- Becoming familiar with software (e.g. iMovie, GarageBand) and hardware (Mac, PC, sound recording equipment)
- Word processing skills are developed through various writing activities
- Using email and telephone calls to communicate with each other, with teachers, with outside agencies (e.g. professional filmmakers or performers)
thinking creatively and independently
When analysing and creating screen texts, pupils should be encouraged to think outside the box. There is no such thing as a wrong answer – every contribution is valid. The direction of any screen education activity is determined by the pupils’ unique reactions, responses and questions.
Once you start doing “what happens next?” prediction exercises, you will find that no two classes will develop the story in the same way.
- Prediction exercises
- Sound and image exercises
- Asking questions
- Making comparisons
- Continue the story
working independently and as part of a group
Pupils often find imaginative writing to be a challenging task. Using filmmaking, children can work through challenges in groups to support each other and develop their skills. ‘Buddies’ can help each other with writing stories and scripts, and in the filmmaking process – working in small groups sharing learned skills.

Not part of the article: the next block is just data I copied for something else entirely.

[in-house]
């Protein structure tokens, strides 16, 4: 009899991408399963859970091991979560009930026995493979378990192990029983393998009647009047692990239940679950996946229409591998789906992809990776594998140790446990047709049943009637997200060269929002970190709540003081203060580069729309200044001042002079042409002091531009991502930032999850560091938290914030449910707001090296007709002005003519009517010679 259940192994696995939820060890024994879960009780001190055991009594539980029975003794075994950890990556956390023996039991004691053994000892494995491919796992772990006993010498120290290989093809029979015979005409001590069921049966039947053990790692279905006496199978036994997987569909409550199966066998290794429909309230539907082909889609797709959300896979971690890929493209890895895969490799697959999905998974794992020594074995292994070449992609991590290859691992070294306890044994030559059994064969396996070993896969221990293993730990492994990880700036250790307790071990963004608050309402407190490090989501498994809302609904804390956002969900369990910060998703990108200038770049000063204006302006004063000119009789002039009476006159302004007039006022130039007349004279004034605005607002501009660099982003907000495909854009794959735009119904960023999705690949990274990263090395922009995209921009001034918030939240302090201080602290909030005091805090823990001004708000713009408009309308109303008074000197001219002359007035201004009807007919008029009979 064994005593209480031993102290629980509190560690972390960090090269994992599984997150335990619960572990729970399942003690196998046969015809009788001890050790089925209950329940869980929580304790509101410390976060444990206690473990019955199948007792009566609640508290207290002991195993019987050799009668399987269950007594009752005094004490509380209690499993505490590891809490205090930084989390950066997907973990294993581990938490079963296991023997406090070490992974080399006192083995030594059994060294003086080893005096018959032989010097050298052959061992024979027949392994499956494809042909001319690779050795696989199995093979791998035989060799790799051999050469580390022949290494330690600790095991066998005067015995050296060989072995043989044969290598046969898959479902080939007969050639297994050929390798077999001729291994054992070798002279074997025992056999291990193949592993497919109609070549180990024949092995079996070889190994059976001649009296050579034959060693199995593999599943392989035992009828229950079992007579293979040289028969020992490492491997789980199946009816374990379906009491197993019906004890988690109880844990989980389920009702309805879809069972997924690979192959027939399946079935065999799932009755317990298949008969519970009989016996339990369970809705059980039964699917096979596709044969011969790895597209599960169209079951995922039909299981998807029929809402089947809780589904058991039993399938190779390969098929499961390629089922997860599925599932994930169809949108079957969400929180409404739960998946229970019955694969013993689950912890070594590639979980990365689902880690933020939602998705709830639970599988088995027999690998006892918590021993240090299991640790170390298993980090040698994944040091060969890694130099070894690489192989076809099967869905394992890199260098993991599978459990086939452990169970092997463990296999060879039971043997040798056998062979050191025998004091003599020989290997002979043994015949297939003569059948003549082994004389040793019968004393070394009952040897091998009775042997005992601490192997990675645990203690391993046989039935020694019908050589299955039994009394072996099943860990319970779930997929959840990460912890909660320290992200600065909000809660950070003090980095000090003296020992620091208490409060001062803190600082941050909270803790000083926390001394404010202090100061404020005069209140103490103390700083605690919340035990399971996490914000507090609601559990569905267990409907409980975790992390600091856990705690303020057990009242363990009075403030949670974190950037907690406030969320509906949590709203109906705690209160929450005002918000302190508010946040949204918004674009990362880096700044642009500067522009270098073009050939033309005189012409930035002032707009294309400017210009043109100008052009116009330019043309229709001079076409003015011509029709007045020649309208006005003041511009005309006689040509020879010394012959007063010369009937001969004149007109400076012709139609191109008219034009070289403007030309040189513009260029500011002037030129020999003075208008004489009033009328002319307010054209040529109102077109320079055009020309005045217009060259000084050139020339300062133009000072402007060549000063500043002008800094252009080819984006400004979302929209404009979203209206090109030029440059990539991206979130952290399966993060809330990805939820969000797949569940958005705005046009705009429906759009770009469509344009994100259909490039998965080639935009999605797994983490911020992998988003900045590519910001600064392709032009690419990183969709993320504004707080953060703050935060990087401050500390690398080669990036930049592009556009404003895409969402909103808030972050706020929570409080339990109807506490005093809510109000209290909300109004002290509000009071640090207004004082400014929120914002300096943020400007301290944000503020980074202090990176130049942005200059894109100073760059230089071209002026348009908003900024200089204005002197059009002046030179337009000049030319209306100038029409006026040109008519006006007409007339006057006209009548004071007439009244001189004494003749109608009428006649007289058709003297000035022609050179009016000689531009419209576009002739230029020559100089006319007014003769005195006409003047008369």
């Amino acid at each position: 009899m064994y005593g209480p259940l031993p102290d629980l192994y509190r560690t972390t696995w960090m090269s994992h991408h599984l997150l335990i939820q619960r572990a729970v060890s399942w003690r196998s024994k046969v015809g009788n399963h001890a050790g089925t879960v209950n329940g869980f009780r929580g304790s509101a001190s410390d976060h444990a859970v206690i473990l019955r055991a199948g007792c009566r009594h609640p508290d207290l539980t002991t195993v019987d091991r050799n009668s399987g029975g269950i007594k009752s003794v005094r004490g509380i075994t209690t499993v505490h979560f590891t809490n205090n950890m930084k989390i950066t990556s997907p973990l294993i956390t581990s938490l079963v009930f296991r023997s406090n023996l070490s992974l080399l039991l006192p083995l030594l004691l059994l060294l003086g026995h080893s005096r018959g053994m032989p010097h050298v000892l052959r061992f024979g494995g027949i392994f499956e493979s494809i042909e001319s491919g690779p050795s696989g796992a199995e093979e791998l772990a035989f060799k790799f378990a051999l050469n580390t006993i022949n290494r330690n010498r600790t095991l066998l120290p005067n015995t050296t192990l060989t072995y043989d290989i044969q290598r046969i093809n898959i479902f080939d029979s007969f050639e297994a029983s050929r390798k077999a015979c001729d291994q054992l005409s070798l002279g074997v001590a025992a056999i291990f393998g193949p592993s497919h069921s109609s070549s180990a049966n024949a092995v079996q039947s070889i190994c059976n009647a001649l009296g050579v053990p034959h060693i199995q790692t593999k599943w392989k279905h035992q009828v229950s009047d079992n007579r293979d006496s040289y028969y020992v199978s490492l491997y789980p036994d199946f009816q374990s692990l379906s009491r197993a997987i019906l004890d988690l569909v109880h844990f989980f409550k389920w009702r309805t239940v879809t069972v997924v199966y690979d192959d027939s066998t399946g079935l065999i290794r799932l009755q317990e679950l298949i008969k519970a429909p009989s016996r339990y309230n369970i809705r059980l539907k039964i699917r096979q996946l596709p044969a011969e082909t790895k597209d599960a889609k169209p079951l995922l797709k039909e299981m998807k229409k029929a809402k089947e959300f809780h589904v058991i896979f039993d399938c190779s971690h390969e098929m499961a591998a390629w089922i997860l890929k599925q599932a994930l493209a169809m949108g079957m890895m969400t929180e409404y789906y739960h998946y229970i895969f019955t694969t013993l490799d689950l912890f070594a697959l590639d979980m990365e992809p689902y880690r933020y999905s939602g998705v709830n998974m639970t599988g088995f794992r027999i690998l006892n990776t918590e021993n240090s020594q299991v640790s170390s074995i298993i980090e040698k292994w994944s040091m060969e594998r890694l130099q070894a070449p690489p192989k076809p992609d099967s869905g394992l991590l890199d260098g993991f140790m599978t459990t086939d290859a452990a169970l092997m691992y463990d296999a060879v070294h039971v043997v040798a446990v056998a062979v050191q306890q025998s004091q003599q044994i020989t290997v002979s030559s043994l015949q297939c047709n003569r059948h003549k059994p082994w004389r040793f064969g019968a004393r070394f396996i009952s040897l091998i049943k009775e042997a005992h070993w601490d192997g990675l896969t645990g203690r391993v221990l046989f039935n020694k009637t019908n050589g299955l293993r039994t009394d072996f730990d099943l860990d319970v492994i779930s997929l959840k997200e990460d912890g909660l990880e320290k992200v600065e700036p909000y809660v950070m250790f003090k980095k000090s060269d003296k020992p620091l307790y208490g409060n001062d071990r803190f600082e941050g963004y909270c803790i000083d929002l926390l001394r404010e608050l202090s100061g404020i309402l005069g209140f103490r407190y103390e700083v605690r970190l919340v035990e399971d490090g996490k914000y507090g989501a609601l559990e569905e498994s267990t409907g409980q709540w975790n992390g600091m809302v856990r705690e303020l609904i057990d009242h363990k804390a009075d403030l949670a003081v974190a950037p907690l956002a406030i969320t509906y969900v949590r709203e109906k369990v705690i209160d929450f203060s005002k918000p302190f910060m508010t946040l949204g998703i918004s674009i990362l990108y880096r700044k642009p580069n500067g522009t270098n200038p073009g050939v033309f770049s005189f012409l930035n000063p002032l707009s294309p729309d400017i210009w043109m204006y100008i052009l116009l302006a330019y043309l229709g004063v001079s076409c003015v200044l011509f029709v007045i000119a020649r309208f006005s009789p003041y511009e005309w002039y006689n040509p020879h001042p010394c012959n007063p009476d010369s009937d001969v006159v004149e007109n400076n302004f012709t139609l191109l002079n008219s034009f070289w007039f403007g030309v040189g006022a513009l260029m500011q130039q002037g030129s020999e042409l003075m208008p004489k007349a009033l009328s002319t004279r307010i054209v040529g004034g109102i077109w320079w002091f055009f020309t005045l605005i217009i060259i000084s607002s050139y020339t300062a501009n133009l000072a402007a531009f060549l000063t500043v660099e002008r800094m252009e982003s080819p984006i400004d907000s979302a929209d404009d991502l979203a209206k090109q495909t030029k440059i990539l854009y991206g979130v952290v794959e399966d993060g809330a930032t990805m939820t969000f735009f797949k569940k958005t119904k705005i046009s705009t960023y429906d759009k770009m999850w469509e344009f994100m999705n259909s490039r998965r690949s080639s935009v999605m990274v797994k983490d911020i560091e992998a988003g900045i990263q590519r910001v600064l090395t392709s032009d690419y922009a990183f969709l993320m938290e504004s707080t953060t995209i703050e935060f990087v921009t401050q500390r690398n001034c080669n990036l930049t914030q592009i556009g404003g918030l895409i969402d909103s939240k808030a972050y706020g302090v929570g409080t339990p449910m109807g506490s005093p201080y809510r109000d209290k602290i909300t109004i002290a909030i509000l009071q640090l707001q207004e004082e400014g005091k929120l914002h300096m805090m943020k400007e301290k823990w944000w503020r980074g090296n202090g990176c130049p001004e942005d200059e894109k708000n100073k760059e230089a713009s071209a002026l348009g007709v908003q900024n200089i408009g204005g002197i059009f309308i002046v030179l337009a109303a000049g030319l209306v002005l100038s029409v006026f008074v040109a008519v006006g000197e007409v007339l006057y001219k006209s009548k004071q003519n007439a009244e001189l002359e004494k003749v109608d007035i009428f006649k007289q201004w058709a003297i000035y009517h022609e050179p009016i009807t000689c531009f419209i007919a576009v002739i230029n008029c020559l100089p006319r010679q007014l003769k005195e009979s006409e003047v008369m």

Screen projects can also give children the opportunity to work independently – for example, in individual writing tasks and in character design, or in creatively developing costumes, make-up or sets for a film project.
Discussion and creation exercises get pupils regularly working collaboratively in groups of varying sizes. Ownership of storyboarding, filming, animating and editing can all be handed to pupils (individually or in groups). This can develop the ability to compromise and make decisions.
linking and applying different types of learning in new situations
A range of screen lessons – watching, analysing and creating – gives pupils the chance to practise and employ problem-solving strategies, group work and talking and listening skills.
Screen creation projects often involve working in groups, and these skills can be extended into other areas of the curriculum or into other situations. Children readily accept roles within a group and co-operate to get the job done.
Many of the skills developed through screen work are the same as those developed through enterprise activities; children can be encouraged to recognise the links between these themselves.
The success each child achieves through screen education has an impact on all their learning and boosts their self-esteem. A pupil who normally finds it difficult to cooperate with their peers can become able to work in a group on a specific project. This can lead to taking part in group discussions and a more positive outlook on school as a whole.
Working with screen media can develop an interest in drama – there is a crossover in the understanding of character and emotion in storytelling. Film analysis gives children a much clearer understanding of how emotions can be expressed through voice, movement and expression.